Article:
As the general age of the population continues to increase, so will cases of heart failure and, inevitably, the amount spent on treatment, according to a report the American Heart Association (AHA) published Wednesday in the journal Circulation: Heart Failure.
In all, assuming that the current rates of heart failure among specific demographics hold, the report estimates that by 2030, 8 million people, or 1 out of every 33 individuals, living in the United States will suffer heart failure.
Should the rate of rising costs and technological innovation remain steady as well, the report further estimates that total direct costs spent on treating the disease will increase from $21 billion to $53 billion between now and then – a number that triples when all costs of cardiac care for heart failure patients are assumed.
The report predicts a 29 percent increase of the disease within the black community, from 2.8 percent to 3.6 percent, whereas white Hispanic and other non-Hispanic, nonblack patients will likely stand around 2.3 percent and 2.4 percent respectively by 2030.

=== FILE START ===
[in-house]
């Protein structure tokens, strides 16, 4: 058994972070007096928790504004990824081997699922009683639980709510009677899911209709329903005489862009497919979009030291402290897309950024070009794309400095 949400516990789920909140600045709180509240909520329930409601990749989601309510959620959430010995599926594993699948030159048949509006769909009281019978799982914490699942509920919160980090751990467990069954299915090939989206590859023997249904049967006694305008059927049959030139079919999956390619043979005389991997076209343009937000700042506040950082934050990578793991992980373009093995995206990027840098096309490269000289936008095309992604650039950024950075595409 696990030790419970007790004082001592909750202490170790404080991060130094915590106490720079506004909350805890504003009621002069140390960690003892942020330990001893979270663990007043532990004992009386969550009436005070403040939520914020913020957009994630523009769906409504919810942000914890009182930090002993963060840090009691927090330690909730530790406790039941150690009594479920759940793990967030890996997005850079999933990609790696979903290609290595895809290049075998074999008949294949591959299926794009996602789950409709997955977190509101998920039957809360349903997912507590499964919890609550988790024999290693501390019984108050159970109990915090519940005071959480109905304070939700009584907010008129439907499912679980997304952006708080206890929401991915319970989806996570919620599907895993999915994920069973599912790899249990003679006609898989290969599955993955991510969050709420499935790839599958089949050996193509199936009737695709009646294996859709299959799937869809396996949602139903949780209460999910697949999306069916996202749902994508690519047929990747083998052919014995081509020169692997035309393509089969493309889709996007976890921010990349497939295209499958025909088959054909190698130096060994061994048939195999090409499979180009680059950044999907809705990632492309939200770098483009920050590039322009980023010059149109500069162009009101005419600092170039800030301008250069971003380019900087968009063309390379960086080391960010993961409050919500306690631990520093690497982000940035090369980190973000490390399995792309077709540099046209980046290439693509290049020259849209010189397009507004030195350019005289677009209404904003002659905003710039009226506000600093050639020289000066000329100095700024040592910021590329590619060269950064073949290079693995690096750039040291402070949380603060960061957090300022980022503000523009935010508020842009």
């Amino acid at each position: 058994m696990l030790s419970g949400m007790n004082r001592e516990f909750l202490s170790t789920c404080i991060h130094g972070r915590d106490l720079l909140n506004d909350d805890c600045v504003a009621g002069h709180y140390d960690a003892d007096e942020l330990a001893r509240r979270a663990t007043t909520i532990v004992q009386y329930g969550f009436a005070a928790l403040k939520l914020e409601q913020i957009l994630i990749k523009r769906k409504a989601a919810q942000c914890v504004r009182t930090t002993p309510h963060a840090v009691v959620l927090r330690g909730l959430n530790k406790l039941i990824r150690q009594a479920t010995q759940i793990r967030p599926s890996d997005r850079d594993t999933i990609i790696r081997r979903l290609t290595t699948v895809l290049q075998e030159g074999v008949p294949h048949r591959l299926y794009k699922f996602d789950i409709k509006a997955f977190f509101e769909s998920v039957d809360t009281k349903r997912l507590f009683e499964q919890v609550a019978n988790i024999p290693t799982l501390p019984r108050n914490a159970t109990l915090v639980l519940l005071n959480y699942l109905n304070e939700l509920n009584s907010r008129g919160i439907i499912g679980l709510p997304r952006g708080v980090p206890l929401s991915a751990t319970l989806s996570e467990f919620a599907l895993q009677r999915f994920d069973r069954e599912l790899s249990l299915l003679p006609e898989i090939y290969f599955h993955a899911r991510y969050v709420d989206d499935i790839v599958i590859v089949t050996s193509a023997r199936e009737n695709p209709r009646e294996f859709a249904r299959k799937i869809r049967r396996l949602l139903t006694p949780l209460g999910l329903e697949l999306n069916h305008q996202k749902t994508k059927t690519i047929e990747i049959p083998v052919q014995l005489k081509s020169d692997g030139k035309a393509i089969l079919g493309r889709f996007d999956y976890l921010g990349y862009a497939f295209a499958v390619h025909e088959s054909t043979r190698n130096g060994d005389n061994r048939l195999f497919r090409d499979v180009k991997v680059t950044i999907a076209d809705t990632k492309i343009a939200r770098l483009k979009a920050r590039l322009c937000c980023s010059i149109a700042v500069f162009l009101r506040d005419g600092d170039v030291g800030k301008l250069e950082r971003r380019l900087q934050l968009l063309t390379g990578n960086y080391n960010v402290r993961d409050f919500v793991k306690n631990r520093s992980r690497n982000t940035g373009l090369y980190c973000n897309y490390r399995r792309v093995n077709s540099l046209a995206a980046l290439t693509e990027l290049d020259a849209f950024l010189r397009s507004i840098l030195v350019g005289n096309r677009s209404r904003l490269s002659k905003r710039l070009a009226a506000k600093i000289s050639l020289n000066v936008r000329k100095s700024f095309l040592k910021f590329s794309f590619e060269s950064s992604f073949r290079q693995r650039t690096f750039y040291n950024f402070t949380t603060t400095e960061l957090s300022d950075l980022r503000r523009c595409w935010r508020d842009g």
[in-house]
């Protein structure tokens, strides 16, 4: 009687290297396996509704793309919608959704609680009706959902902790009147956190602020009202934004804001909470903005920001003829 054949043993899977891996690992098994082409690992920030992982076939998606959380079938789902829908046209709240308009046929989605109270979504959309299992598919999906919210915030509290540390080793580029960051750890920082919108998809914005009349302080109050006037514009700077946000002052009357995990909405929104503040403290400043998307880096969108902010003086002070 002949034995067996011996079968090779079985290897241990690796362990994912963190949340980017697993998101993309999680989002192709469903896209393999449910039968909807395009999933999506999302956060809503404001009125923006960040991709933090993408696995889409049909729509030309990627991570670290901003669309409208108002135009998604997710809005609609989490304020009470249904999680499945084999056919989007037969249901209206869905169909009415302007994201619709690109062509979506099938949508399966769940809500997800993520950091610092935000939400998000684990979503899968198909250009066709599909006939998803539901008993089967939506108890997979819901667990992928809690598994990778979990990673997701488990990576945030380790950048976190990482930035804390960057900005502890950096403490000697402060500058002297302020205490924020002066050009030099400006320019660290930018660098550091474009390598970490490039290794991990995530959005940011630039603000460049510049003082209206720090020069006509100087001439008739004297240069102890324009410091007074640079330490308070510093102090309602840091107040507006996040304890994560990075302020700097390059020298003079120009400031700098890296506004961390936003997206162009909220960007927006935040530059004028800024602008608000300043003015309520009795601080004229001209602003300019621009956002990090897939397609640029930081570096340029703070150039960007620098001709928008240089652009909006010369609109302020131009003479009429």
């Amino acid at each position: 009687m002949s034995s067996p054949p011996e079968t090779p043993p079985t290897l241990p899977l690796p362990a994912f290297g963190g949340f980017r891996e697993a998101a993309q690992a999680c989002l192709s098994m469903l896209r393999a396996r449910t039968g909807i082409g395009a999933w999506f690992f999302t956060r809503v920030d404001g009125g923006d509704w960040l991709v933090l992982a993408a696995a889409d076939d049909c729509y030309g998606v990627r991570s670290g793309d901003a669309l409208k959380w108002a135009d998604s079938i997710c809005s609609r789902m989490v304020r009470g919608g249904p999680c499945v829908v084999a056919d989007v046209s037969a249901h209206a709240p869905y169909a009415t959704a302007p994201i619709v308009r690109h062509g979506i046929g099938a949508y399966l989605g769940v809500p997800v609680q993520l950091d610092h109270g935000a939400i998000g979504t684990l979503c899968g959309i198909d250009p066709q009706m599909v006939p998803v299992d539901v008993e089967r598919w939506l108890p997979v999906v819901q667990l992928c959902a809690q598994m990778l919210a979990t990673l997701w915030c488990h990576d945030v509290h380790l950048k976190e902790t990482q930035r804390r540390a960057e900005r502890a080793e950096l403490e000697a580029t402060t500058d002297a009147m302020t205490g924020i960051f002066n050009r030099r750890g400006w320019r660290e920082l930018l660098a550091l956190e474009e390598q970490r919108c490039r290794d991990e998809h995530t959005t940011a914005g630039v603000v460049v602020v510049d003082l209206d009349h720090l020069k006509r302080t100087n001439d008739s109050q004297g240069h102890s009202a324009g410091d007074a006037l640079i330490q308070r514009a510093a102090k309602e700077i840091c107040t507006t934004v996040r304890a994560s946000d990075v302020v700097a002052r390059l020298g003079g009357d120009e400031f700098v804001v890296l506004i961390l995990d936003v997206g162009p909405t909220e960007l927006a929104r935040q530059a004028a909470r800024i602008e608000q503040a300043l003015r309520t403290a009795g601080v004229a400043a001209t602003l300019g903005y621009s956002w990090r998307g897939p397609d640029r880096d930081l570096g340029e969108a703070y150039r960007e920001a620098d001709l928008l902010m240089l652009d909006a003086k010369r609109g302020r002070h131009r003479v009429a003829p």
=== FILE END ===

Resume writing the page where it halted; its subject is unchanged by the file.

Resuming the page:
The most important risk factor for heart failure, according to the AHA, is ischemic heart disease, also known as coronary heart disease, and is characterized by a decrease in blood flow and thus oxygen to the heart due to narrowed heart arteries. While it can cause chest pain, the AHA warns that many Americans may have ischemic episodes without knowing it.
Having an exercise stress test or wearing a Holter monitor for 24-48 hours are among the most common ways to diagnose the problem.
Other contributing factors to heart failure are hypertension, diabetes, mellitus, insulin resistance, obesity and smoking.
For this reason, the AHA recommends that, in order to prevent and reduce heart failure as well as its costs, prevention-based programs and guidelines for hypertension, cholesterol, smoking and physical activity should be implemented either by the AHA alone, or in partnership with the American College of Cardiology.
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